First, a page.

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Gemcitabine Resistance Elicits a Calcium Dependent Epigenetic Reprogramming in Pancreatic Cancer

dc.contributor.advisorJohnsen, Steven A. Prof. Dr.
dc.contributor.authorKutschat, Ana Patricia
dc.titleGemcitabine Resistance Elicits a Calcium Dependent Epigenetic Reprogramming in Pancreatic Cancerde
dc.contributor.refereeJohnsen, Steven A. Prof. Dr.
dc.description.abstractengPancreatic cancer is a dismal malignancy with a 5-year survival rate of 7-9%, one of the worst among all cancer types. Patients with pancreatic ductal adenocarcinoma (PDAC) usually present an advanced stage of the disease upon diagnosis and often develop chemotherapy resistance. As the disease progresses, patients are commonly administered a gemcitabine-based therapy, which is known for its clinical benefits, but also low response and concomitant high resistance rates. For this reason, the mechanism driving gemcitabine resistance has been extensively studied in pancreatic cancer. In fact, several gemcitabine metabolizing enzymes have been identified as prognostic, correlating with gemcitabine response rates in patient biopsies. Still, the molecular consequences of gemcitabine resistance in tumors remain elusive. Chemotherapeutic agents are known to not only act on their targets, but to also elicit stress and therefore trigger stress-induced apoptosis. Thus, it is plausible that chemotherapy resistance is not only mediated by a bypass of the pathway directly targeted by the chemotherapeutic agent, but also by an altered response to stress cues. In this study we investigated the molecular consequences of gemcitabine resistance in PDAC tumors. For this, a gemcitabine resistant cell line was established by treating treatment-naïve PDAC cells with increasing concentrations of gemcitabine. By studying the genomic, epigenomic and transcriptomic changes associated with acquired gemcitabine resistance, we identified a main driver of gemcitabine resistance and unraveled a novel mechanism employed by these tumors to overcome stress and activate alternative pathways. Copy number variation analyses revealed an amplification of a segment of chromosome 11, which included genes previously associated with gemcitabine resistance, such as Ribonucleotide Reductase Catalytic Subunit M1 (RRM1) as well as other genes, like Stromal Interaction Molecule 1 (STIM1). RRM1 is a known target of gemcitabine and proliferation studies confirmed that its amplification and upregulation drove gemcitabine resistance in our system. In order to elucidate further molecular mechanisms affected by acquired gemcitabine resistance, an epigenetic profiling of the cells was traced. This led to the identification of a dampened ER stress response in gemcitabine resistant compared to parental cells. Gemcitabine resistant cells failed to activate stress responsive transcription factors, such as Activating Transcription Factor 4 (ATF4), while also displaying a drop in active transcription histone marks around ATF4 binding sites and target genes. Interestingly, the stress response is tightly coupled to calcium signaling and an important ER calcium sensor, STIM1, was identified to be co-amplified with RRM1 in gemcitabine resistant cells. In fact, the co-amplification of the neighboring genes, RRM1 and STIM1, was shown to have a high co-occurrence rate in different treatment naïve cancer cell lines as well as several primary tumors, suggesting it may also spontaneously occur in tumors. STIM1 is an ER calcium sensor, which upon ER calcium depletion interacts with the calcium channel ORAI calcium release-activated calcium modulator 1 (ORAI1). This stimulates the influx of calcium from the extracellular matrix into the cytosol, a process referred to as Store Operated Calcium Entry (SOCE). Interestingly, calcium measurements revealed that STIM1-amplifying cells displayed an increased SOCE, which in turn led to a dampened ER stress response. Moreover, this increase in SOCE elicited an aberrant activation of the Nuclear Factor of Activated T cells (NFAT) family of transcription factors. Finally, analysis of primary tumors as well as treatment-naïve and gemcitabine treated Patient-Derived Xenografts (PDXs) corroborated our findings in vivo. Taken together, our study characterizes molecular mechanisms driving gemcitabine resistance in PDAC and unravels the role of calcium signaling in these tumors. While the amplification of RRM1 drove gemcitabine resistance, the upregulation of STIM1 elicited a heightened SOCE leading to ER stress resistance and aberrant NFAT activation. Thus, STIM1 was identified as a rheostat balancing between ER stress-responsive and NFAT-driven epigenetic programs upon stress. Finally, we propose STIM1 as a novel therapeutic target for the treatment of gemcitabine resistant as well as STIM1-overexpressing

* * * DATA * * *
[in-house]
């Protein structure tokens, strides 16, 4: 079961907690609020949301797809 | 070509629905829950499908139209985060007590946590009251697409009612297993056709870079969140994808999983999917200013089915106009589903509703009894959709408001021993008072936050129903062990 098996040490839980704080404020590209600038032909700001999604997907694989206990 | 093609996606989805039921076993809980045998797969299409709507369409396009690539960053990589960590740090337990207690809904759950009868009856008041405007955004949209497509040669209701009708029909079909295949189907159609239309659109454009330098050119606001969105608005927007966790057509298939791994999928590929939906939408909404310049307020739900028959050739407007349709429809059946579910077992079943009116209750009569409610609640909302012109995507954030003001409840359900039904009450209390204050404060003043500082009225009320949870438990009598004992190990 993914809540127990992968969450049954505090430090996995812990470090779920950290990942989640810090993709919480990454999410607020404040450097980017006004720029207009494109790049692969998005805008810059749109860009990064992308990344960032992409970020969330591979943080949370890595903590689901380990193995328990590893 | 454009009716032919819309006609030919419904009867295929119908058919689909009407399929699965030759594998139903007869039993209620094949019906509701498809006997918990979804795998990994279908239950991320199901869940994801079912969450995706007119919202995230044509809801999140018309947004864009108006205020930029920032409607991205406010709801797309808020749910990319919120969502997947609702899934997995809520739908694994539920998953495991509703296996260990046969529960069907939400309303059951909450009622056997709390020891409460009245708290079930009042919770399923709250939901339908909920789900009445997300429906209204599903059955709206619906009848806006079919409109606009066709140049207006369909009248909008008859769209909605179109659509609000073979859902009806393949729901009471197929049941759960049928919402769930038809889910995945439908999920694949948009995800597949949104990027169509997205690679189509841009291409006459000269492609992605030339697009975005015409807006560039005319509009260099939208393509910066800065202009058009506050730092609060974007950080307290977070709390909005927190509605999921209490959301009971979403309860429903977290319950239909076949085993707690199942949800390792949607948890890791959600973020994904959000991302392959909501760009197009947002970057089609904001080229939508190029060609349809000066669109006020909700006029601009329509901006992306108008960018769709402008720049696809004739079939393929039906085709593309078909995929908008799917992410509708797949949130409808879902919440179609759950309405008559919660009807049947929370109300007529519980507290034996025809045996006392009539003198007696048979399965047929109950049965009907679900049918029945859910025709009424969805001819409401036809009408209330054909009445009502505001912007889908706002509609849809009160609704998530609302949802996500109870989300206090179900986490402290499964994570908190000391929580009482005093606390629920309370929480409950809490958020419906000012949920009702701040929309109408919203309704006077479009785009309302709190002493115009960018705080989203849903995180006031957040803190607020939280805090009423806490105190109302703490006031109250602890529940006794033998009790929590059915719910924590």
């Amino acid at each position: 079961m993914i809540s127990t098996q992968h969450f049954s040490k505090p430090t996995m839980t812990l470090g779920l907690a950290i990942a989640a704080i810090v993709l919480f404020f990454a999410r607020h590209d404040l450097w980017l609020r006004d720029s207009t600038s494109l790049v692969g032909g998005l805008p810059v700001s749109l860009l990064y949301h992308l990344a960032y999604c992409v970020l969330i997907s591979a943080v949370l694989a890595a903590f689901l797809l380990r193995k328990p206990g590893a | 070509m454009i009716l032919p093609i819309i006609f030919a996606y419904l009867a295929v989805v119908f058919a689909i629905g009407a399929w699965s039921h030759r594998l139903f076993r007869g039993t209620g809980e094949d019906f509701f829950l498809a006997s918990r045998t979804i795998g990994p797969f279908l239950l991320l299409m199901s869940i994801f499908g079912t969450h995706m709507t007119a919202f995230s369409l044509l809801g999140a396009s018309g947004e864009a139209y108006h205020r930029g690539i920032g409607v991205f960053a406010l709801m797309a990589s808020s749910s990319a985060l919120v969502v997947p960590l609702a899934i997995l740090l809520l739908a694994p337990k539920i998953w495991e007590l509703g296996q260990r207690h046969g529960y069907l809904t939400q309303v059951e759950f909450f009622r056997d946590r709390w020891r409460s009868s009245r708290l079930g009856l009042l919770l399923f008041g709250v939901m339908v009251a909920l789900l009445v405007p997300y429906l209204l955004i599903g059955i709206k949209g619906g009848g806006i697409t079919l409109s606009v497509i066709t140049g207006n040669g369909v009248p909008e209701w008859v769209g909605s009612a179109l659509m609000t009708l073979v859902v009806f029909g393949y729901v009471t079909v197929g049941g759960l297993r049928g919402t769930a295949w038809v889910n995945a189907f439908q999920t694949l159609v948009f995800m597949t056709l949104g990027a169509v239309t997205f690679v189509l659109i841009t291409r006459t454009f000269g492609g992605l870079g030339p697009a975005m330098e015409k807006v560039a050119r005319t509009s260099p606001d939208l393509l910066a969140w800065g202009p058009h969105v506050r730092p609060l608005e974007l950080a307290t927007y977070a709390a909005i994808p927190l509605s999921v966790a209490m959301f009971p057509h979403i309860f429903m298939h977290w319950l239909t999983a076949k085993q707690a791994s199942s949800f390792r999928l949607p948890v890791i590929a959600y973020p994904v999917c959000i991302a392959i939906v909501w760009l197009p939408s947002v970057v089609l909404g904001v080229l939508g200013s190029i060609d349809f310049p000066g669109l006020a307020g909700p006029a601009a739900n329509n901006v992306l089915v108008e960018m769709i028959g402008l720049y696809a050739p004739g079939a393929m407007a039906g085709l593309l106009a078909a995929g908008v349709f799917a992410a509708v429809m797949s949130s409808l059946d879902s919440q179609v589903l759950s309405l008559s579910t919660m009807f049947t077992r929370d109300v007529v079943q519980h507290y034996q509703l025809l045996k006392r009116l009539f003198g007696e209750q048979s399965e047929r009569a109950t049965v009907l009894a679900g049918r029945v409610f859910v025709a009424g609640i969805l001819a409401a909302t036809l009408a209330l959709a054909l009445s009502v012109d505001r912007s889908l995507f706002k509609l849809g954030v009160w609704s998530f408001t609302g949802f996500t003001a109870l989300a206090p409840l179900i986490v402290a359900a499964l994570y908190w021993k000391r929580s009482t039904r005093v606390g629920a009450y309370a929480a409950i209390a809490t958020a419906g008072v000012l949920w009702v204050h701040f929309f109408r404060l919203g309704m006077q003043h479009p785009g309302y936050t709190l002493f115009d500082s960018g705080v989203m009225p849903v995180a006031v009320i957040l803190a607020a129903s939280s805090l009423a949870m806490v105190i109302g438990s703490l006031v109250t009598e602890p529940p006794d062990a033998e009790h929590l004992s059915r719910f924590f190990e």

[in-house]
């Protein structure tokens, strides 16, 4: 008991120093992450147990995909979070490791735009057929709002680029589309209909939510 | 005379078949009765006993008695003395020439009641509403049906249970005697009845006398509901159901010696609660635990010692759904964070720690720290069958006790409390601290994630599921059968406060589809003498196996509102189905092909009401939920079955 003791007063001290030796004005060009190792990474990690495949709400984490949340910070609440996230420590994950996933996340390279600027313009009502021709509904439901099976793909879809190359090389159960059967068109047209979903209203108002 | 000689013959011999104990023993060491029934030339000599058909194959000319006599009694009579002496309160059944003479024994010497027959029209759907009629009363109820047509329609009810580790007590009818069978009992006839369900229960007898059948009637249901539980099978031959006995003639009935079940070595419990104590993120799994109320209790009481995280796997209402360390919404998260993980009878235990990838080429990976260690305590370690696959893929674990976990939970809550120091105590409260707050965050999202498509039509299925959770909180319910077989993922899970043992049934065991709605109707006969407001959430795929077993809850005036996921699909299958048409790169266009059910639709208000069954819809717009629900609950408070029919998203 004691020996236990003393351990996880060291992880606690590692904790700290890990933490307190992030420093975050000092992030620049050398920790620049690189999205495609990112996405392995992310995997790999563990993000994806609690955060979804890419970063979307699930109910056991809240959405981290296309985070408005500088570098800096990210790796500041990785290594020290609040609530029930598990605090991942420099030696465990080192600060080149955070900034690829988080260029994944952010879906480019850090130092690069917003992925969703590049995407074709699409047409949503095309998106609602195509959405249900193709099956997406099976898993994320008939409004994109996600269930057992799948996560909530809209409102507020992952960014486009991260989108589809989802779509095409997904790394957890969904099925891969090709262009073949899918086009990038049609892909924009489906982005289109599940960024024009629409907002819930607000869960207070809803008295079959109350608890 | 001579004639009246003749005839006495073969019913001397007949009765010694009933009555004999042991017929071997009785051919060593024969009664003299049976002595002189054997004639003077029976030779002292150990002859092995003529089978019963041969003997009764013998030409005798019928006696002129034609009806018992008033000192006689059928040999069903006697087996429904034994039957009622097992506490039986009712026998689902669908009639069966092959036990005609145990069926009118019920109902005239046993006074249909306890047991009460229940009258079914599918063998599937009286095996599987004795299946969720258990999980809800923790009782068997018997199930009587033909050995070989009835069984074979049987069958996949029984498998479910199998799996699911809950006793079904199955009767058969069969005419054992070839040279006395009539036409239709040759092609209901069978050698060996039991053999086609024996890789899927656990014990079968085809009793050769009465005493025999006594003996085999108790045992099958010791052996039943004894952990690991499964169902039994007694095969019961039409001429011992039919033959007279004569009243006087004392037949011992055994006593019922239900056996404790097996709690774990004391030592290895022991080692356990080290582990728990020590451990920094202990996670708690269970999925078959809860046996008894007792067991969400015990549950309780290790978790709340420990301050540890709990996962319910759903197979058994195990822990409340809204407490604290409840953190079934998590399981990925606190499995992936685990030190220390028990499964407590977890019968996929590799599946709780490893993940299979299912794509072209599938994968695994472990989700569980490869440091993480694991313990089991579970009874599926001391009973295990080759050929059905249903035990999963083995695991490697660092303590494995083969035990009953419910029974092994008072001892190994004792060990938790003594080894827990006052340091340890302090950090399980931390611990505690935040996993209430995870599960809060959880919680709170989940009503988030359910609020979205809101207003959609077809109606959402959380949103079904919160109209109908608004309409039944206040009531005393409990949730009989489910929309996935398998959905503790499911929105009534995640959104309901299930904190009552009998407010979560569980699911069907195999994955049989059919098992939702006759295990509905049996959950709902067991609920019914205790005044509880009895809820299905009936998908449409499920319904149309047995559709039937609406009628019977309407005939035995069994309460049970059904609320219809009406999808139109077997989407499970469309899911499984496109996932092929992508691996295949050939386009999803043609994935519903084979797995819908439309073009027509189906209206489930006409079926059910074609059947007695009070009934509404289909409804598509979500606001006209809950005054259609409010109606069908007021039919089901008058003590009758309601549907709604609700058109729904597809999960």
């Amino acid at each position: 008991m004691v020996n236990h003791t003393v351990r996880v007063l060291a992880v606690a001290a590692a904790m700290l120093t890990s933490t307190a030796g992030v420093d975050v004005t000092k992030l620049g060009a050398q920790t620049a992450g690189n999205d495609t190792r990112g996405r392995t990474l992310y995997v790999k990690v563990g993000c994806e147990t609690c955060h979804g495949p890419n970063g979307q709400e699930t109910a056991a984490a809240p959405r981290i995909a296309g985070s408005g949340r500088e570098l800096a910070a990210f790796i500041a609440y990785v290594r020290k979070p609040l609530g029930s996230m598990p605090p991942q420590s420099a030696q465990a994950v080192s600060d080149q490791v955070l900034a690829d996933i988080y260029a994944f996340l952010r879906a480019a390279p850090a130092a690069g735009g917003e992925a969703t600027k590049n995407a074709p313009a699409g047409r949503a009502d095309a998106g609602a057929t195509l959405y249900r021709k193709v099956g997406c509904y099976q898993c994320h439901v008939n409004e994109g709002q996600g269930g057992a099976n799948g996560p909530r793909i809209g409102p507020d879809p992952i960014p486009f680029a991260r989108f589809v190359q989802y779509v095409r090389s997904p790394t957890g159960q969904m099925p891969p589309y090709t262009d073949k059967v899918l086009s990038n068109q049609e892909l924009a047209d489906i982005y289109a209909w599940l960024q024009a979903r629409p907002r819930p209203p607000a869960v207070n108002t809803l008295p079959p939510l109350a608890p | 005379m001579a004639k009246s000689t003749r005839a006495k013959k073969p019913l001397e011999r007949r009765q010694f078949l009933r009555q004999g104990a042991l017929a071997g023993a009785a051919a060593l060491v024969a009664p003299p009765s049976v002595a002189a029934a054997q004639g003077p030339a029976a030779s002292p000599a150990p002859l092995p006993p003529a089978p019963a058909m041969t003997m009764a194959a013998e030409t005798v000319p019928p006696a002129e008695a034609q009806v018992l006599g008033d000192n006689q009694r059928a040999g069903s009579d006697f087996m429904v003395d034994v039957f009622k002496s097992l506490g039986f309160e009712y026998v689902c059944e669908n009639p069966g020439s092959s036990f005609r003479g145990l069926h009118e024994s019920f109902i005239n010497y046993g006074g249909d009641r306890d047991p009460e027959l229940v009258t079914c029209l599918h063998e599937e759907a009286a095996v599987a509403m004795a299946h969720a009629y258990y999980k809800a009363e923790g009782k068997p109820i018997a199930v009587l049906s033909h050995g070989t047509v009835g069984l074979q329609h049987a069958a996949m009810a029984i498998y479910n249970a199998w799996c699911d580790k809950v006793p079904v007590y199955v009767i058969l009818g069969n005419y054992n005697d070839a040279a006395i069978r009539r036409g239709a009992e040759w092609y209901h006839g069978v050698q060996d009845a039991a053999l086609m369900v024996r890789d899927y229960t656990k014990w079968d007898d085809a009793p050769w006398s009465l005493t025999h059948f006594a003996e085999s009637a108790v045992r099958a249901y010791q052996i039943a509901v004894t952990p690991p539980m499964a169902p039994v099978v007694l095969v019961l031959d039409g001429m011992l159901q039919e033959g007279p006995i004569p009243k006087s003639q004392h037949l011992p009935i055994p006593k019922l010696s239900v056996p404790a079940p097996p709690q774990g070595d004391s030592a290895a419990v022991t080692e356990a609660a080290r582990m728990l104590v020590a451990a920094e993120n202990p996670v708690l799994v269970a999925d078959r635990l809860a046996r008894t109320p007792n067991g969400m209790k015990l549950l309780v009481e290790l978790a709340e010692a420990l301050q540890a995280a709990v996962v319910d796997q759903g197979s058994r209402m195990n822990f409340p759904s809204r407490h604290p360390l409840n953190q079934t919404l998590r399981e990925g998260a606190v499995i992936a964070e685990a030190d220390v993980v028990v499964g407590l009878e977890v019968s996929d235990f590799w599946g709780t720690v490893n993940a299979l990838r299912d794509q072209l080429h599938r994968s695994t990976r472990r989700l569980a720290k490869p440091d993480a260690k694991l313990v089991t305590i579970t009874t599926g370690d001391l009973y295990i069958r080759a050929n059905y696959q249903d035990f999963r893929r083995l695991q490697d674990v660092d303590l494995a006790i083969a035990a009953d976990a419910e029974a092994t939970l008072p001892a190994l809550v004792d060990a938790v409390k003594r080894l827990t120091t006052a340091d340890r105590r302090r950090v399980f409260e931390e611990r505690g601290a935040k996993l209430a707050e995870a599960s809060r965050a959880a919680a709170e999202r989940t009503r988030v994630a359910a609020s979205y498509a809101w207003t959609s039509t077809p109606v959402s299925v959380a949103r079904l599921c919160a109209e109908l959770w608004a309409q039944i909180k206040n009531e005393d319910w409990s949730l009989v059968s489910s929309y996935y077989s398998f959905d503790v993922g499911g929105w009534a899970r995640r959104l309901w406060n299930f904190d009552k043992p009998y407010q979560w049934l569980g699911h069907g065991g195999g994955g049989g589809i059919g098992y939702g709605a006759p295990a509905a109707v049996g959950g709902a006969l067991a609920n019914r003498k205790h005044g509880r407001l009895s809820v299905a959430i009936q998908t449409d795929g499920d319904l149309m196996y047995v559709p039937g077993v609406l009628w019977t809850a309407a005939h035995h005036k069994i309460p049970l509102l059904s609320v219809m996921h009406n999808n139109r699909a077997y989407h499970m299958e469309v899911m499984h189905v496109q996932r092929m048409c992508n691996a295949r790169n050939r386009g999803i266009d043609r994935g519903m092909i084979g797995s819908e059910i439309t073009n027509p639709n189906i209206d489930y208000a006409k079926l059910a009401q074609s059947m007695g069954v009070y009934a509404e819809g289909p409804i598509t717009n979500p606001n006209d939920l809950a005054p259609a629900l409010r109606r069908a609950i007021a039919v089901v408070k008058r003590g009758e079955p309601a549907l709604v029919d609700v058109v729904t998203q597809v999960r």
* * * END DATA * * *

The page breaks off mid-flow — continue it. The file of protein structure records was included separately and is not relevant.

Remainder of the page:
dc.contributor.coRefereeDobbelstein, Matthias Prof. Dr.
dc.subject.engPancreatic cancerde
dc.subject.engChemotherapy resistancede
dc.subject.engStore operated calcium entry (SOCE)de
dc.affiliation.instituteGöttinger Graduiertenschule für Neurowissenschaften, Biophysik und molekulare Biowissenschaften (GGNB)de
dc.subject.gokfullBiologie (PPN619462639)de

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